We have folks trying to sell homes of necessity (and increasingly this will be due to job loss, rather than foolish borrowing) and finding that even prices corresponding to mortgage payments below prevailing rents are failing to draw interesting. This is not a desirable place to be, and it’s worth government attention.
It is not the job of government to prop up house prices to the point at which mortgages cost more than prevailing rents. In fact, right now, it is entirely rational that a new mortgage should cost less than prevailing rents. Here’s a few reasons why:
- Mortgage rates are extremely low — which means that when you come to sell the house, they’ll probably be higher. Since resale value is an enormous part of the price you’re willing to pay for the house, this is a very important consideration.
- Cash is king, right now — everybody wants liquidity. To get a mortgage, you need to make a downpayment, in cash. The opportunity cost of that downpayment has never been higher.
- House prices rose for over a decade; they’ve been falling for a couple of years. It’s entirely reasonable to expect them to continue to fall, whatever happens to rents, for many years yet.
- A house, right now, is a liability, not an asset. It ties you down to one place, which makes it harder to get a good job if you become unemployed. It needs constant maintenance, it comes with obligations to pay property taxes and insurance, and, if you do end up renting it out, there’s all the inevitable hassles with the renters. Without much if any expectation of house-price appreciation, why go there?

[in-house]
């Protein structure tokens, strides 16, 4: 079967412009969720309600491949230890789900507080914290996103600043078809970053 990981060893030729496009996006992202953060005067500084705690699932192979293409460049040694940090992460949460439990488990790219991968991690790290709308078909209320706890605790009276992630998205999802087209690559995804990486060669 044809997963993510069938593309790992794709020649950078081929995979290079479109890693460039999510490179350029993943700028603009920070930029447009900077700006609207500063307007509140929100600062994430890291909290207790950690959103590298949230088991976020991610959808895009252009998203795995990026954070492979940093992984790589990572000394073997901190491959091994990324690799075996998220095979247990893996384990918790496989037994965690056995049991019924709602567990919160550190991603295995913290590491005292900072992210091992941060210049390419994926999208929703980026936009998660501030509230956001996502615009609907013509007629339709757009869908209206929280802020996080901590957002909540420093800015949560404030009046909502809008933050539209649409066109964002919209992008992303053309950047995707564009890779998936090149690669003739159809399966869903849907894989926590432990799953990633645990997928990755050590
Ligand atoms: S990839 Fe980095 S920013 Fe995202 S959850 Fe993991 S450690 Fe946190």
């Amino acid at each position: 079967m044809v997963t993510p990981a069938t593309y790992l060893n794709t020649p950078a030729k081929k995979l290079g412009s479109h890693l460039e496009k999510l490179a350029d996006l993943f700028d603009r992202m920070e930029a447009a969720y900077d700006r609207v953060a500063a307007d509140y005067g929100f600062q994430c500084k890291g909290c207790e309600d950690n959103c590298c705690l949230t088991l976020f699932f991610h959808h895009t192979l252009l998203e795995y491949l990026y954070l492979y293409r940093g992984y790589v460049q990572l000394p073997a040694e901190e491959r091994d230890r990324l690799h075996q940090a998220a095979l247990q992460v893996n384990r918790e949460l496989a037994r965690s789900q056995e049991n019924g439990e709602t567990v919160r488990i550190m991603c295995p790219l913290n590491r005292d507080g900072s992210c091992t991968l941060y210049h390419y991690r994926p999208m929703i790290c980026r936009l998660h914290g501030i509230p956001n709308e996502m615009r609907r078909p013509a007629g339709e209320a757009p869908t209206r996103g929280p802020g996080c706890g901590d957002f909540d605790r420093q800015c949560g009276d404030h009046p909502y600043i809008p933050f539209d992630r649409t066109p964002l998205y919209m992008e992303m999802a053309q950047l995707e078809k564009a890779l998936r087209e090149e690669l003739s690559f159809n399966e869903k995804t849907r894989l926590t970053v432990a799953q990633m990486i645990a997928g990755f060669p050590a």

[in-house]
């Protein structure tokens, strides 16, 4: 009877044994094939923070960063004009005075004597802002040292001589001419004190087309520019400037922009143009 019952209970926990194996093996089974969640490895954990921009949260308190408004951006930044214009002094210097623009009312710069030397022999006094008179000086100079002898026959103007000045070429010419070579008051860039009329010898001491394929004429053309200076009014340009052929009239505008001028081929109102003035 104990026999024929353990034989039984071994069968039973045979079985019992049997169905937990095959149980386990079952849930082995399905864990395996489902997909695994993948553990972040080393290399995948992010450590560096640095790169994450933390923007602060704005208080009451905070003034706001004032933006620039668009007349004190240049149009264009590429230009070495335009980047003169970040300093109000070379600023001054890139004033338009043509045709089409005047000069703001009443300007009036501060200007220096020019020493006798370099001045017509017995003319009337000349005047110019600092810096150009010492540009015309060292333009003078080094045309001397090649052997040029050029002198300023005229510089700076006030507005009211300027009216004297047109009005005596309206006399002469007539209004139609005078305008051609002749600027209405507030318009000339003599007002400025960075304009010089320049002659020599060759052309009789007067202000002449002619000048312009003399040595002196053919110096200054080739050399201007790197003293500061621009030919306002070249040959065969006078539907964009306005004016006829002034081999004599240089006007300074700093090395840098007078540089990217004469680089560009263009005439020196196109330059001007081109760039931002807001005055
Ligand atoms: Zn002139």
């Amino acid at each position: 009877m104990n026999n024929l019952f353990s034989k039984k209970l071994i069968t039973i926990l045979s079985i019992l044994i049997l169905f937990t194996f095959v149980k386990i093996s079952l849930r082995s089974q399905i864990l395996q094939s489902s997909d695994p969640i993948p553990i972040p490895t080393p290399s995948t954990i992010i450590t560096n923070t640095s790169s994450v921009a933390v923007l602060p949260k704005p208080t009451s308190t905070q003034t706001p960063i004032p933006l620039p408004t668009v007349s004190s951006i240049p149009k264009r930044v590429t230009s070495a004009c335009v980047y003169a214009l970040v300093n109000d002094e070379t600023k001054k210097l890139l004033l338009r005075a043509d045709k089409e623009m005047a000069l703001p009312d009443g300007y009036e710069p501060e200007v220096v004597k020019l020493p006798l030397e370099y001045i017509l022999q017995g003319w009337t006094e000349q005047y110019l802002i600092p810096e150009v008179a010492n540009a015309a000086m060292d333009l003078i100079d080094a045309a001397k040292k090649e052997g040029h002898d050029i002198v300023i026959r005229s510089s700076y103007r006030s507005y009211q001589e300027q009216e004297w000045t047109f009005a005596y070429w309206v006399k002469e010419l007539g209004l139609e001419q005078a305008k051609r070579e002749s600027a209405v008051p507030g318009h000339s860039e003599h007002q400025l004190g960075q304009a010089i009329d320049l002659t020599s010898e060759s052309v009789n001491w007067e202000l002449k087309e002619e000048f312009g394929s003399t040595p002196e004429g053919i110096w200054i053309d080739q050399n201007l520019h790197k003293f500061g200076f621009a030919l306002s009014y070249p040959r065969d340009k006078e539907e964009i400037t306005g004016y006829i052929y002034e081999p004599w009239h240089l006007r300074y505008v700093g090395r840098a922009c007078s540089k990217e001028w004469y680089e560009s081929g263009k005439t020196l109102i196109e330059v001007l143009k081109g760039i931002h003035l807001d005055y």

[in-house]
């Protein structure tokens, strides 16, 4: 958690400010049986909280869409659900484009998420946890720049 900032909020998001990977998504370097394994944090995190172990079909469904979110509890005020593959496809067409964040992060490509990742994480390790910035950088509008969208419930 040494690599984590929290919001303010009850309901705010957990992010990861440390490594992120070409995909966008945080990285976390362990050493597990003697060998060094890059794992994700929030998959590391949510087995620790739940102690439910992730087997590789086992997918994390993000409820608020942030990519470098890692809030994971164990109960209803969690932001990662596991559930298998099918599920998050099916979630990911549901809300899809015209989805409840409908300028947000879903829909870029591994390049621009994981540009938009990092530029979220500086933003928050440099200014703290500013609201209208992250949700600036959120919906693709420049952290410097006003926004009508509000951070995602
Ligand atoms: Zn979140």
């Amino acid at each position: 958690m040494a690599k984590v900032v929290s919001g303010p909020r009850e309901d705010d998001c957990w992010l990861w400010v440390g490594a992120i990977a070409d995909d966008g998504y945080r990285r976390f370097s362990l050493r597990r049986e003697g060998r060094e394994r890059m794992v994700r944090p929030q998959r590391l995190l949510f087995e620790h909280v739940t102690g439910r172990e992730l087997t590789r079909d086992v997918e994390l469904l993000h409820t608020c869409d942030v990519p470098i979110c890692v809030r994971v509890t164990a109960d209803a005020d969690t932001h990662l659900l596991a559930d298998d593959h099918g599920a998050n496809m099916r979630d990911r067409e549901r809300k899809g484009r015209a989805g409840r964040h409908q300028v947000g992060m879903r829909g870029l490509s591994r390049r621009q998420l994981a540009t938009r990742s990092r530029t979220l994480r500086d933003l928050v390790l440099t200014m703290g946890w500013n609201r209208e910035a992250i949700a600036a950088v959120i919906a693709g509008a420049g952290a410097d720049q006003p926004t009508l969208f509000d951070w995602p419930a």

If government attention is to be paid to housing, I would love to see it concentrated on the affordable-housing front (which might conceivably include lower interest rates) rather than on the higher-house-prices front (which really do no good to anybody in the long term). Yes, falling house prices are very bad for credit markets, and we might need to intervene for that reason. But worrying about mortgages being lower than rents is silly.
Update: Avent adds that if someone can rent out an apartment for more than the cost of the mortgage, "money is lying on the ground, waiting to be picked up". Not true.
Yes, you need to look at the cost of the mortgage, but you also need to consider the total annualized rent, including the periods the apartment is empty and looking for a renter, and including the risk of rent default, not to mention the cost of eviction should that become necessary. You also need to consider the opportunity cost of both your home equity and your own time. And then, of course, you need to discount for the risk that home prices will fall.
Yes, it’s possible to make money being a landlord. But it’s not an easy occupation, nor is it risk-free. Some people are suited to it; most aren’t. And generally it’s something best done by professionals.